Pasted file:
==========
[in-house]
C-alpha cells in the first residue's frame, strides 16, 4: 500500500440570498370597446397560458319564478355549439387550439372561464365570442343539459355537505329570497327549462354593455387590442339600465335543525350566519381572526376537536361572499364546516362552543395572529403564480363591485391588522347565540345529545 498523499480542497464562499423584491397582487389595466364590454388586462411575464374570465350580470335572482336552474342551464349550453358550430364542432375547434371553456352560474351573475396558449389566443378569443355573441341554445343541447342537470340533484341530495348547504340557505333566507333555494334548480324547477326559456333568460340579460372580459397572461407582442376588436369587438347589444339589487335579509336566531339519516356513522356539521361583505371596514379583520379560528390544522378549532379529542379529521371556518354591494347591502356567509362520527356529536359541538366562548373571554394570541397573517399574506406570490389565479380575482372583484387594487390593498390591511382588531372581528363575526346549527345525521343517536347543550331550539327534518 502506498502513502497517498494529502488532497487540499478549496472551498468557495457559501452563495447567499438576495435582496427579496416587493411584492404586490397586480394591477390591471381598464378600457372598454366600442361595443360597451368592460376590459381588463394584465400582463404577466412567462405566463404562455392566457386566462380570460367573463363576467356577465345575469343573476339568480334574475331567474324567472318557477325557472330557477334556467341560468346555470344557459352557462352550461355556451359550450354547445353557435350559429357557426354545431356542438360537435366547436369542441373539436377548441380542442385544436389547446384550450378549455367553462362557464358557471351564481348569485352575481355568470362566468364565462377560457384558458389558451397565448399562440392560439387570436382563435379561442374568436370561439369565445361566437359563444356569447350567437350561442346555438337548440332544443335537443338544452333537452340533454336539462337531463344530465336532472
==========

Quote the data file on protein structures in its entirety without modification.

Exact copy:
[in-house]
C-alpha cells in the first residue's frame, strides 16, 4: 500500500440570498370597446397560458319564478355549439387550439372561464365570442343539459355537505329570497327549462354593455387590442339600465335543525350566519381572526376537536361572499364546516362552543395572529403564480363591485391588522347565540345529545 498523499480542497464562499423584491397582487389595466364590454388586462411575464374570465350580470335572482336552474342551464349550453358550430364542432375547434371553456352560474351573475396558449389566443378569443355573441341554445343541447342537470340533484341530495348547504340557505333566507333555494334548480324547477326559456333568460340579460372580459397572461407582442376588436369587438347589444339589487335579509336566531339519516356513522356539521361583505371596514379583520379560528390544522378549532379529542379529521371556518354591494347591502356567509362520527356529536359541538366562548373571554394570541397573517399574506406570490389565479380575482372583484387594487390593498390591511382588531372581528363575526346549527345525521343517536347543550331550539327534518 502506498502513502497517498494529502488532497487540499478549496472551498468557495457559501452563495447567499438576495435582496427579496416587493411584492404586490397586480394591477390591471381598464378600457372598454366600442361595443360597451368592460376590459381588463394584465400582463404577466412567462405566463404562455392566457386566462380570460367573463363576467356577465345575469343573476339568480334574475331567474324567472318557477325557472330557477334556467341560468346555470344557459352557462352550461355556451359550450354547445353557435350559429357557426354545431356542438360537435366547436369542441373539436377548441380542442385544436389547446384550450378549455367553462362557464358557471351564481348569485352575481355568470362566468364565462377560457384558458389558451397565448399562440392560439387570436382563435379561442374568436370561439369565445361566437359563444356569447350567437350561442346555438337548440332544443335537443338544452333537452340533454336539462337531463344530465336532472